The weather and effect on operations will be described. Briefly, low and shallow clouds were present in upslope (north to northeasterly) flow. Surface temperatures in the area steadily dropped during the morning, for example, from 8C at 0600 UTC to -2C at 1600 UTC at DIA. Freezing drizzle and freezing rain were observed at weather reporting stations around northeastern Colorado beginning ~1600. Radar reflectivity was generally <10 dBZ. . Aircraft arrived at DIA heavily iced, causing delays due to the need to remove of this ice prior to turn-around and subsequent takeoff. Pilot reports of severe icing conditions in the area were received throughout the morning, and a SIGMET was issued by the National Weather Service's Aviation Weather Center. Several airlines decided to cease operations at DIA while waiting for these conditions to abate. At ~1900 UTC, a cold surge arrived from the northeast, with deeper and colder clouds and precipitation turning to snow. Apparently this created conditions conducive to a more efficient precipitation process that removed liquid water from the clouds and diminished the icing problem.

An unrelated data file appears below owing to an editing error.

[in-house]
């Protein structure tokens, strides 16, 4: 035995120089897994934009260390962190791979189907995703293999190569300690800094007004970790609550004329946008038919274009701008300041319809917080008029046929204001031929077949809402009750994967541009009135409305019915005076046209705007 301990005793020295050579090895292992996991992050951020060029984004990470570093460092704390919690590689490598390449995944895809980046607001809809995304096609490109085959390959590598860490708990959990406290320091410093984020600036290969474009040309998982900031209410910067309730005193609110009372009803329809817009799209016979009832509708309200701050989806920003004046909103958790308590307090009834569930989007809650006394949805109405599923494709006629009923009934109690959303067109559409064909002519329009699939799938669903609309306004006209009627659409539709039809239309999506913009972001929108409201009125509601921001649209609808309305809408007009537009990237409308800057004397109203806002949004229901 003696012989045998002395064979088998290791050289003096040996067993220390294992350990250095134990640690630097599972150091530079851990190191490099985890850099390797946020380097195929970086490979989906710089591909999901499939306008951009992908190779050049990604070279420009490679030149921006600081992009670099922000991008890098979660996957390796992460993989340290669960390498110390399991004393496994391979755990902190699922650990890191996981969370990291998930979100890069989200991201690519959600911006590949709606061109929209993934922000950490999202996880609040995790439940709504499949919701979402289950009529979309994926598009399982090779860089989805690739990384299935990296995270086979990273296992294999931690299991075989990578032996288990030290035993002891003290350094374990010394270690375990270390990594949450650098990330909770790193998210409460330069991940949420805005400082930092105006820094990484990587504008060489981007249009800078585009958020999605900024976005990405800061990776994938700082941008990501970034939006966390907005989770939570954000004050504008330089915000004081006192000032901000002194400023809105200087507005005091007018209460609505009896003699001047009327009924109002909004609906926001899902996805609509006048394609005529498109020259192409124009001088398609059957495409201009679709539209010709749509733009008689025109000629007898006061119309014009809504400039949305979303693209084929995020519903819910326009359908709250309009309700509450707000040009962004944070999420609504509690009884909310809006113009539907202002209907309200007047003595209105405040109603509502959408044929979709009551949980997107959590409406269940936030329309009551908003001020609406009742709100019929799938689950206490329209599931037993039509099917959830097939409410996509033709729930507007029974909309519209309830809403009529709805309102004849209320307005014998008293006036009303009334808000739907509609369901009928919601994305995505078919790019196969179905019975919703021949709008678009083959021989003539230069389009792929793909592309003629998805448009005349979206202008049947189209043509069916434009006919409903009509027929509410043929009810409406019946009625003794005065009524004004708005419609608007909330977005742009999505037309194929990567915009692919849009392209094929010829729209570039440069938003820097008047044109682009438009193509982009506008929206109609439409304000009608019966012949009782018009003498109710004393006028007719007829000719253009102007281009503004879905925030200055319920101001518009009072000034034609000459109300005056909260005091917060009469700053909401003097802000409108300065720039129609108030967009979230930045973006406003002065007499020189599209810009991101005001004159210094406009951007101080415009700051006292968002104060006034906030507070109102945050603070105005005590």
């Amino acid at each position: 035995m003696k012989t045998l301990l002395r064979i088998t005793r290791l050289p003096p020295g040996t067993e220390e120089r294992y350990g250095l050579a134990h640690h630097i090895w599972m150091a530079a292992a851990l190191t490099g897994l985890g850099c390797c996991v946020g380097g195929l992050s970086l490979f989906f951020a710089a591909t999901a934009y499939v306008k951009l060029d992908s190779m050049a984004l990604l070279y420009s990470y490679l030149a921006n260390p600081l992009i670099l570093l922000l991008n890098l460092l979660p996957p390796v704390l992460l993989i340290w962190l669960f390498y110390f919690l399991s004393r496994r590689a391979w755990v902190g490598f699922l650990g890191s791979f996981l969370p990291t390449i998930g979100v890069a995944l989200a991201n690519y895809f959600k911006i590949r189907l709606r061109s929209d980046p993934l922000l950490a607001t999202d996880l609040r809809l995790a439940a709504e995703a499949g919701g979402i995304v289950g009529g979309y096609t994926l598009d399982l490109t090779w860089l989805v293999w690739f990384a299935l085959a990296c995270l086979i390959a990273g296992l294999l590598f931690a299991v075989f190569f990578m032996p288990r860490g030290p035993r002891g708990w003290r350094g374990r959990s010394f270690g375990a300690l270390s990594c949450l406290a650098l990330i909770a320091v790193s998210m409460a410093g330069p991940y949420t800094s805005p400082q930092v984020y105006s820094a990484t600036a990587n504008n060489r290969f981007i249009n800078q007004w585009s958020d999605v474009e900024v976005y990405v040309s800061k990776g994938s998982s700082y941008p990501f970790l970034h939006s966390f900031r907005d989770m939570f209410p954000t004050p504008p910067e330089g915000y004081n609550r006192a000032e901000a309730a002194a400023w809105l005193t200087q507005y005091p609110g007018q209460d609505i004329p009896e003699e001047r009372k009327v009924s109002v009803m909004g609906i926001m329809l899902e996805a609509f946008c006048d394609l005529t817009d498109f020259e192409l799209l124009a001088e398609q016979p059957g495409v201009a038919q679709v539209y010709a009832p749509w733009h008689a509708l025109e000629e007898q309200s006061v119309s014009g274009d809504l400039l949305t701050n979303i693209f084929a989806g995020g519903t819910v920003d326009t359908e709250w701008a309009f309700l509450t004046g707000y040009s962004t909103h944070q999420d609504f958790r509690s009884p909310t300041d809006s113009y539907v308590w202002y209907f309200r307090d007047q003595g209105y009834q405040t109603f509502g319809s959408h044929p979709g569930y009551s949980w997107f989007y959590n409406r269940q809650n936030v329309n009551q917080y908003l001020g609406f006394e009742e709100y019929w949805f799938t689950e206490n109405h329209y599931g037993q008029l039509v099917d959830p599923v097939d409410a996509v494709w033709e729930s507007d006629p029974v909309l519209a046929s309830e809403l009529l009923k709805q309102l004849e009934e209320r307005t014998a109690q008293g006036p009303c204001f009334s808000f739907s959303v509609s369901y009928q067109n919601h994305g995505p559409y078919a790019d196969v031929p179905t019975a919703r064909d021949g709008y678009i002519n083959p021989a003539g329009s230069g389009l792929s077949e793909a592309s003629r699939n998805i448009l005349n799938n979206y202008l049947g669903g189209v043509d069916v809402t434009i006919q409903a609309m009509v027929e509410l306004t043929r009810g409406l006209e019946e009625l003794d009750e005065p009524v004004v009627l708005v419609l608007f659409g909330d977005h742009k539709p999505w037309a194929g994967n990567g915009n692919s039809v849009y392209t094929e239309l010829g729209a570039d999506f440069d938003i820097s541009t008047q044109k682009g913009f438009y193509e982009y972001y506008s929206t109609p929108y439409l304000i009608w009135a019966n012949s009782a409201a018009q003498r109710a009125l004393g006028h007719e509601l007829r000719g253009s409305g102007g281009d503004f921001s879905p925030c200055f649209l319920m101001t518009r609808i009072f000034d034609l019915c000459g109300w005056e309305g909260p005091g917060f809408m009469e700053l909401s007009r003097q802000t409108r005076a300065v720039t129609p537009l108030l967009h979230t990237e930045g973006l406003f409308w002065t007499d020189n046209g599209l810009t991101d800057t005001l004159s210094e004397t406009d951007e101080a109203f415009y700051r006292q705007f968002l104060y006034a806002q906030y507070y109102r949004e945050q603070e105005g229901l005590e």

The event raises many questions regarding aircraft operations in icing conditions. Forecasts and diagnoses from several sources were basically correct in depicting the location and timing of icing conditions, but did not reflect the severe nature of the hazard. The integrated icing diagnosis algorithm, run at NCAR, indicated high icing potential though the morning, as did an AIRMET issued by the Aviation Weather Center for moderate or greater icing in northeastern Colorado. Ideas for better characterization of the severe icing conditions using remote sensors or model outputs have been proposed and these will be reviewed in the context of an improved operational response to the icing conditions. Training of dispatchers and pilots to better interpret icing information, such as the new graphical icing products both pre-flight and in future cockpit weather displays will also be addressed.